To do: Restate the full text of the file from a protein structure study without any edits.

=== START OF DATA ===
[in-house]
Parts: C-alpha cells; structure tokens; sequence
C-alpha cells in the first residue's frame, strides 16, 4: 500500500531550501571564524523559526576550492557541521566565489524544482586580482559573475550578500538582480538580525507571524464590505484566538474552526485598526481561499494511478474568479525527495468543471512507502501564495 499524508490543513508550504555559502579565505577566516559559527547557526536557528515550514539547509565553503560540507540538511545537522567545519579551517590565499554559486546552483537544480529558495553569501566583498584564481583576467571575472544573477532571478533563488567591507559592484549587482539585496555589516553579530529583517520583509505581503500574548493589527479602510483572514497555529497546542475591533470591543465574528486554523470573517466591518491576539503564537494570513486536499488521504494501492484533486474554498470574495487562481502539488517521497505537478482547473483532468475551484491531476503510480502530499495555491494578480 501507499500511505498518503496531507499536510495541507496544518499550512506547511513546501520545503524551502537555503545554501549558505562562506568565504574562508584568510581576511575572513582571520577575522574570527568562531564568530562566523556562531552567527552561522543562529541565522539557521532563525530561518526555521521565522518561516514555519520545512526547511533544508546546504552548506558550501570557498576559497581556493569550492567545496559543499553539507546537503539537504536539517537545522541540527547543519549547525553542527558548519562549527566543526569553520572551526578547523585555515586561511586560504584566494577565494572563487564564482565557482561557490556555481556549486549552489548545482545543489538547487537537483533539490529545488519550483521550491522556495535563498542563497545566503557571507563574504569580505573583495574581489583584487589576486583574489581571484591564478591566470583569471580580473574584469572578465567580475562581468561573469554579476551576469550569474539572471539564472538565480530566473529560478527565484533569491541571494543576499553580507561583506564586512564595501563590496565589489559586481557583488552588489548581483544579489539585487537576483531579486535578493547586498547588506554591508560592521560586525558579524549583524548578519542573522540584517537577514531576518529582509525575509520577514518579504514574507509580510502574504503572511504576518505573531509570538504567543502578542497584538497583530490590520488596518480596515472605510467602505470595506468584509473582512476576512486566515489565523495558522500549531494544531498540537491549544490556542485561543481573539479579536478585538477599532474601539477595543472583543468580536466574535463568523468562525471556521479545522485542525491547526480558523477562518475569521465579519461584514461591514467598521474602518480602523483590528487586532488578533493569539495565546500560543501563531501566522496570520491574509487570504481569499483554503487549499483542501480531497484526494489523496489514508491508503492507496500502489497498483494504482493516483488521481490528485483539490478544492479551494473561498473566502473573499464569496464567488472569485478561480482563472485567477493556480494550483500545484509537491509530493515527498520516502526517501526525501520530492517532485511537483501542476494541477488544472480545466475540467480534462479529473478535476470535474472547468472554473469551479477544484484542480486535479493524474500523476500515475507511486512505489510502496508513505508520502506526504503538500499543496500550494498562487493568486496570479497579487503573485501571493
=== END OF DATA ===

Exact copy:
[in-house]
Parts: C-alpha cells; structure tokens; sequence
C-alpha cells in the first residue's frame, strides 16, 4: 500500500531550501571564524523559526576550492557541521566565489524544482586580482559573475550578500538582480538580525507571524464590505484566538474552526485598526481561499494511478474568479525527495468543471512507502501564495 499524508490543513508550504555559502579565505577566516559559527547557526536557528515550514539547509565553503560540507540538511545537522567545519579551517590565499554559486546552483537544480529558495553569501566583498584564481583576467571575472544573477532571478533563488567591507559592484549587482539585496555589516553579530529583517520583509505581503500574548493589527479602510483572514497555529497546542475591533470591543465574528486554523470573517466591518491576539503564537494570513486536499488521504494501492484533486474554498470574495487562481502539488517521497505537478482547473483532468475551484491531476503510480502530499495555491494578480 501507499500511505498518503496531507499536510495541507496544518499550512506547511513546501520545503524551502537555503545554501549558505562562506568565504574562508584568510581576511575572513582571520577575522574570527568562531564568530562566523556562531552567527552561522543562529541565522539557521532563525530561518526555521521565522518561516514555519520545512526547511533544508546546504552548506558550501570557498576559497581556493569550492567545496559543499553539507546537503539537504536539517537545522541540527547543519549547525553542527558548519562549527566543526569553520572551526578547523585555515586561511586560504584566494577565494572563487564564482565557482561557490556555481556549486549552489548545482545543489538547487537537483533539490529545488519550483521550491522556495535563498542563497545566503557571507563574504569580505573583495574581489583584487589576486583574489581571484591564478591566470583569471580580473574584469572578465567580475562581468561573469554579476551576469550569474539572471539564472538565480530566473529560478527565484533569491541571494543576499553580507561583506564586512564595501563590496565589489559586481557583488552588489548581483544579489539585487537576483531579486535578493547586498547588506554591508560592521560586525558579524549583524548578519542573522540584517537577514531576518529582509525575509520577514518579504514574507509580510502574504503572511504576518505573531509570538504567543502578542497584538497583530490590520488596518480596515472605510467602505470595506468584509473582512476576512486566515489565523495558522500549531494544531498540537491549544490556542485561543481573539479579536478585538477599532474601539477595543472583543468580536466574535463568523468562525471556521479545522485542525491547526480558523477562518475569521465579519461584514461591514467598521474602518480602523483590528487586532488578533493569539495565546500560543501563531501566522496570520491574509487570504481569499483554503487549499483542501480531497484526494489523496489514508491508503492507496500502489497498483494504482493516483488521481490528485483539490478544492479551494473561498473566502473573499464569496464567488472569485478561480482563472485567477493556480494550483500545484509537491509530493515527498520516502526517501526525501520530492517532485511537483501542476494541477488544472480545466475540467480534462479529473478535476470535474472547468472554473469551479477544484484542480486535479493524474500523476500515475507511486512505489510502496508513505508520502506526504503538500499543496500550494498562487493568486496570479497579487503573485501571493